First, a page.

Joules shoppers remain discount-focused, retailer get liquidity breathing space
Joules issued an important update on Tuesday, not just talking about how trading is going at the moment but giving information on its liquidity situation following reports that it had taken on advisers to boost this.
But first that trading news. The company said trading during the final weeks of its financial year (which ended on 29 May) was “consistent with” trends it had talked about in its previous update in early May.
It had said back then that “market conditions have become more challenging during and following the Easter period as consumer confidence has been impacted by the rising cost of living”.
But there was some good news as “due to additional cost reductions, the group anticipates FY22 adjusted profit before tax and adjusting items to be slightly ahead of current market expectations”.
And in the first six weeks of FY23, it has seen retail sales growth of 8.5% year on year. However, gross margins have “remained under significant pressure with consumer appetite weighted towards markdowns amidst a heavily promotional environment”.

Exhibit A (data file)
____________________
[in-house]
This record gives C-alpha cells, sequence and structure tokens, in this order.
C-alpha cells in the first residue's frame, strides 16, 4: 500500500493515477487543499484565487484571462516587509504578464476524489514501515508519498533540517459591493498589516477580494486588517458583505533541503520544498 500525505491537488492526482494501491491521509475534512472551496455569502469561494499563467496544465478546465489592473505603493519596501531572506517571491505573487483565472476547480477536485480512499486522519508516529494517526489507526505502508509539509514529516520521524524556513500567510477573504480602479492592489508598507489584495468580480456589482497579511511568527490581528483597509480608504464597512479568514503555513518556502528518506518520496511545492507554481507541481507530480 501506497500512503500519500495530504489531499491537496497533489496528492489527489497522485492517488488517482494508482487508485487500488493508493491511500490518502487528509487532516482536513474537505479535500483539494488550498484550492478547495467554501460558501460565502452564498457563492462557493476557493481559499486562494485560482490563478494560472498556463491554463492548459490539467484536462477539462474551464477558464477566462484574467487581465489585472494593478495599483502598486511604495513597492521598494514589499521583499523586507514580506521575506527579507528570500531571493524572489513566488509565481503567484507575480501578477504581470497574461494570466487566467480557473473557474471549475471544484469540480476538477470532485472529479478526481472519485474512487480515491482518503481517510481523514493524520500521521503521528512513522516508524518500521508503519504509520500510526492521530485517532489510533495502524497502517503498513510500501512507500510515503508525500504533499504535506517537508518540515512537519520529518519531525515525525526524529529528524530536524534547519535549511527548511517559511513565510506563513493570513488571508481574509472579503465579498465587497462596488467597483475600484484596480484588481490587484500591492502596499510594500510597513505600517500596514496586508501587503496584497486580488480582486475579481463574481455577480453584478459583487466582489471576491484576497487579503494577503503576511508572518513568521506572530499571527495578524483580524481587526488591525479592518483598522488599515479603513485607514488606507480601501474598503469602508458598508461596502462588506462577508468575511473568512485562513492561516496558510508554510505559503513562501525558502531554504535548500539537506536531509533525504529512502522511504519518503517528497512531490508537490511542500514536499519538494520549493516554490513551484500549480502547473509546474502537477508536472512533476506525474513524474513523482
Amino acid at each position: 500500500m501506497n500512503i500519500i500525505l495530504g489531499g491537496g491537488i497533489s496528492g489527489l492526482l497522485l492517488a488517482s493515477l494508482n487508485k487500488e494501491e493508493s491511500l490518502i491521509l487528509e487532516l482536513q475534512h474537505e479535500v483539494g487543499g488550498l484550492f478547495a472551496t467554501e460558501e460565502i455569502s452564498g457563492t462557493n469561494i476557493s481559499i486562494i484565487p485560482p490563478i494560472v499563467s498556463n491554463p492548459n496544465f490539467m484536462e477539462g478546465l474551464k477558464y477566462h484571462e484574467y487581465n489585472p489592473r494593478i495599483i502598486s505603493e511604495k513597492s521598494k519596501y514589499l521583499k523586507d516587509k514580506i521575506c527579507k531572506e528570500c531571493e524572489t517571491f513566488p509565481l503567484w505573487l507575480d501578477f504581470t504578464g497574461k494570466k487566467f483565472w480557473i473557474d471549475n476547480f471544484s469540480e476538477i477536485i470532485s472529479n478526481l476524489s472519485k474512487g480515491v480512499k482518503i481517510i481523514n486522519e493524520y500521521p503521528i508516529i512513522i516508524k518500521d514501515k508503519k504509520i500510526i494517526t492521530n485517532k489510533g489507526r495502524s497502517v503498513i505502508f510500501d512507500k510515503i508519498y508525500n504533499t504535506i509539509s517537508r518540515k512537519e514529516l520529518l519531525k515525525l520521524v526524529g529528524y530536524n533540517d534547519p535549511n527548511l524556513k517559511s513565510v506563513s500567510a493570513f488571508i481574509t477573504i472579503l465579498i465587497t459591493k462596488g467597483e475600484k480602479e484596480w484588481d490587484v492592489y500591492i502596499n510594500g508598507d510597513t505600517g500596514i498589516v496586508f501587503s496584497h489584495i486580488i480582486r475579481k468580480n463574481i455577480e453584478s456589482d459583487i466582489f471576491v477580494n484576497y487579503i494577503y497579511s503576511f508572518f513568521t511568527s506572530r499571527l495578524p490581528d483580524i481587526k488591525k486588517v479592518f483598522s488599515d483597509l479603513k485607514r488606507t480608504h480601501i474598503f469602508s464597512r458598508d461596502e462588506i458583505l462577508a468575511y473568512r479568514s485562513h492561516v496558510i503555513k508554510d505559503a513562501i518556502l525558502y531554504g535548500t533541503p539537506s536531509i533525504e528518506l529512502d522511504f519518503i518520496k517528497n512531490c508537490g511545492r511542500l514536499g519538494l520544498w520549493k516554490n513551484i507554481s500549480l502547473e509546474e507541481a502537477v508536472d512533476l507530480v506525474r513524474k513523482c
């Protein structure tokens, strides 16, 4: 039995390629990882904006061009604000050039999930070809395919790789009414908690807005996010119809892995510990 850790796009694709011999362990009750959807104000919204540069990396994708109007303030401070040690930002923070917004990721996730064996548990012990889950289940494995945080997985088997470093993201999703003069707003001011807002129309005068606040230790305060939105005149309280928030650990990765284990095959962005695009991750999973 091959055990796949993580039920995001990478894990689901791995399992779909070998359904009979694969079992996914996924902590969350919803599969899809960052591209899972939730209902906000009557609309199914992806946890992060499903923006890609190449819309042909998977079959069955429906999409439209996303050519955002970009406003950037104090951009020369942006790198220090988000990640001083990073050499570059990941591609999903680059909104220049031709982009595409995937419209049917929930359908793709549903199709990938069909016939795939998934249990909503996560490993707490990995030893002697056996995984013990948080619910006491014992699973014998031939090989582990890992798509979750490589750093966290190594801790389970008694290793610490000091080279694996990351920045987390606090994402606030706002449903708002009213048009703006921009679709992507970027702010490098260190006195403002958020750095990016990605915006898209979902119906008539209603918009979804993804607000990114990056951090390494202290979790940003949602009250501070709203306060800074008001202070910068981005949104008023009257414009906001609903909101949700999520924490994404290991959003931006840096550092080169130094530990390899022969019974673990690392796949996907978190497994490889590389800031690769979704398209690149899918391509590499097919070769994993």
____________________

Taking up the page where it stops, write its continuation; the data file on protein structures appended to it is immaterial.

Yet it added that it’s “making good progress on its plans to improve profitability by simplifying the business and optimising the cost base”. This includes implementing its previously disclosed plans to reduce its global wholesale accounts to focus on long-term profitable partnerships, shorten product lead times, and diversify its ethically sourced supplier base.
As for that liquidity issue, it said that as of 26 June, it had net debt of £17.7 million, giving £15 million headroom within its current banking facilities. And it has now received credit approval for a further £5 million headroom on its borrowing facilities with Barclays Bank until November to support working capital requirements over its forthcoming seasonal borrowing peak.
It added that “as part of the additional headroom being made available, it is anticipated that the group will grant additional security to Barclays” and “will also be restricted from paying dividends for the period that the facility is in place”.
It’s also in “positive discussions with Barclays on medium-term financing, which the board expects to conclude by September”.
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